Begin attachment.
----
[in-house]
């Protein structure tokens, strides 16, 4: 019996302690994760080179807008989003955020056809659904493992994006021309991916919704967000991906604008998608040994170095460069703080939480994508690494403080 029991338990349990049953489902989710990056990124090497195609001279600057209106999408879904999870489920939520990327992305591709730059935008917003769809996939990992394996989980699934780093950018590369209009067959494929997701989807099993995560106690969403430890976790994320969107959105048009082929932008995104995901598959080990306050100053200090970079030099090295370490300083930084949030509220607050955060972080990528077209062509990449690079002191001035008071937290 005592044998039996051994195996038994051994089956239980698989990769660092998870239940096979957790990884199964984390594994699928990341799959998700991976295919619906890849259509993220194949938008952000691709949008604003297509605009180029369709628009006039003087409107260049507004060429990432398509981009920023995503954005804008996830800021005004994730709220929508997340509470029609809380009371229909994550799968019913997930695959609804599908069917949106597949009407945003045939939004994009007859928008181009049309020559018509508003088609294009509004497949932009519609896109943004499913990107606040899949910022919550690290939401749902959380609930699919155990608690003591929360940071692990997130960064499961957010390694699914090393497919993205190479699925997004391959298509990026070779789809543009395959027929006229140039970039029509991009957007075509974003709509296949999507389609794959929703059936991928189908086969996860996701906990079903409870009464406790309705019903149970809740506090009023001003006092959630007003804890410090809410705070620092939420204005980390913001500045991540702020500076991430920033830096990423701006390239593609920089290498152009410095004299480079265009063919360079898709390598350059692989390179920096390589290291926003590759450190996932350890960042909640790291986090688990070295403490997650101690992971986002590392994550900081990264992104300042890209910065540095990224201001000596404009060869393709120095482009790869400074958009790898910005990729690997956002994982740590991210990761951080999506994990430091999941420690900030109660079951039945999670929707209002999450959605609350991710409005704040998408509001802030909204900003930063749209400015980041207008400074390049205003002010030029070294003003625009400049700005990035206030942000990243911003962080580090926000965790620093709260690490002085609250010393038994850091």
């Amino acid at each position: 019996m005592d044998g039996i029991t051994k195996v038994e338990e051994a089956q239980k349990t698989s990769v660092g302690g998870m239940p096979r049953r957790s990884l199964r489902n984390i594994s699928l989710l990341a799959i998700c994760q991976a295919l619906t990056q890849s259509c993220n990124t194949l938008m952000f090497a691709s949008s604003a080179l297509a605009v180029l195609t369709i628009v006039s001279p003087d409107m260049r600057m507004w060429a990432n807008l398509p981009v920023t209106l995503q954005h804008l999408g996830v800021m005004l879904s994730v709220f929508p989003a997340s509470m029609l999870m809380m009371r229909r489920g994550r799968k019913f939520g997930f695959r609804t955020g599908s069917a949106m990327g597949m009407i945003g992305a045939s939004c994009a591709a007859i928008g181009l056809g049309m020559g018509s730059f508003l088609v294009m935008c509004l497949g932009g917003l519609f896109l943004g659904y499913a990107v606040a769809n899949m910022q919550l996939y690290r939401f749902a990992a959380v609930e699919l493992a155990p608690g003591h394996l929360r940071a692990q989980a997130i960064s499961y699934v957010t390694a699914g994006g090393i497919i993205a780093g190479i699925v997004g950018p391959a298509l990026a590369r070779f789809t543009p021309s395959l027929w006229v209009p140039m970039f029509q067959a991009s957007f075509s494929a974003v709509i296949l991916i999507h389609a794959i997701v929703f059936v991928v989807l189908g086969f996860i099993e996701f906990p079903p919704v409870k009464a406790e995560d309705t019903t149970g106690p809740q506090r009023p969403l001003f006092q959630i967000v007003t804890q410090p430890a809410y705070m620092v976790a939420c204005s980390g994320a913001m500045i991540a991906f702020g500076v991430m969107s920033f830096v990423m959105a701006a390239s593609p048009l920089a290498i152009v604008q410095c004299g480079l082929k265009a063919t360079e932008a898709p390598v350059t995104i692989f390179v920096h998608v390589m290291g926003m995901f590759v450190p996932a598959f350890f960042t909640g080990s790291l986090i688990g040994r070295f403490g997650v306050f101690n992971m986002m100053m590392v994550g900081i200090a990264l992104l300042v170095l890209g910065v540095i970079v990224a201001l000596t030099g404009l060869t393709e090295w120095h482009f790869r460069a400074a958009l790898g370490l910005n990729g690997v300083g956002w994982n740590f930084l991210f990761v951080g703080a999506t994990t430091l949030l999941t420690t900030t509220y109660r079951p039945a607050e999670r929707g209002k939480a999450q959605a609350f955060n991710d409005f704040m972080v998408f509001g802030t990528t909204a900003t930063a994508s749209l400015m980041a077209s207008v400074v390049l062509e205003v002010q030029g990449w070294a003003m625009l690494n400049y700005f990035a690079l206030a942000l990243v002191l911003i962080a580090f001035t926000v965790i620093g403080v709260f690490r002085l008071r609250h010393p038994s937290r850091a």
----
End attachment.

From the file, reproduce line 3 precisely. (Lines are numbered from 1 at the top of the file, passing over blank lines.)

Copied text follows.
């Amino acid at each position: 019996m005592d044998g039996i029991t051994k195996v038994e338990e051994a089956q239980k349990t698989s990769v660092g302690g998870m239940p096979r049953r957790s990884l199964r489902n984390i594994s699928l989710l990341a799959i998700c994760q991976a295919l619906t990056q890849s259509c993220n990124t194949l938008m952000f090497a691709s949008s604003a080179l297509a605009v180029l195609t369709i628009v006039s001279p003087d409107m260049r600057m507004w060429a990432n807008l398509p981009v920023t209106l995503q954005h804008l999408g996830v800021m005004l879904s994730v709220f929508p989003a997340s509470m029609l999870m809380m009371r229909r489920g994550r799968k019913f939520g997930f695959r609804t955020g599908s069917a949106m990327g597949m009407i945003g992305a045939s939004c994009a591709a007859i928008g181009l056809g049309m020559g018509s730059f508003l088609v294009m935008c509004l497949g932009g917003l519609f896109l943004g659904y499913a990107v606040a769809n899949m910022q919550l996939y690290r939401f749902a990992a959380v609930e699919l493992a155990p608690g003591h394996l929360r940071a692990q989980a997130i960064s499961y699934v957010t390694a699914g994006g090393i497919i993205a780093g190479i699925v997004g950018p391959a298509l990026a590369r070779f789809t543009p021309s395959l027929w006229v209009p140039m970039f029509q067959a991009s957007f075509s494929a974003v709509i296949l991916i999507h389609a794959i997701v929703f059936v991928v989807l189908g086969f996860i099993e996701f906990p079903p919704v409870k009464a406790e995560d309705t019903t149970g106690p809740q506090r009023p969403l001003f006092q959630i967000v007003t804890q410090p430890a809410y705070m620092v976790a939420c204005s980390g994320a913001m500045i991540a991906f702020g500076v991430m969107s920033f830096v990423m959105a701006a390239s593609p048009l920089a290498i152009v604008q410095c004299g480079l082929k265009a063919t360079e932008a898709p390598v350059t995104i692989f390179v920096h998608v390589m290291g926003m995901f590759v450190p996932a598959f350890f960042t909640g080990s790291l986090i688990g040994r070295f403490g997650v306050f101690n992971m986002m100053m590392v994550g900081i200090a990264l992104l300042v170095l890209g910065v540095i970079v990224a201001l000596t030099g404009l060869t393709e090295w120095h482009f790869r460069a400074a958009l790898g370490l910005n990729g690997v300083g956002w994982n740590f930084l991210f990761v951080g703080a999506t994990t430091l949030l999941t420690t900030t509220y109660r079951p039945a607050e999670r929707g209002k939480a999450q959605a609350f955060n991710d409005f704040m972080v998408f509001g802030t990528t909204a900003t930063a994508s749209l400015m980041a077209s207008v400074v390049l062509e205003v002010q030029g990449w070294a003003m625009l690494n400049y700005f990035a690079l206030a942000l990243v002191l911003i962080a580090f001035t926000v965790i620093g403080v709260f690490r002085l008071r609250h010393p038994s937290r850091a």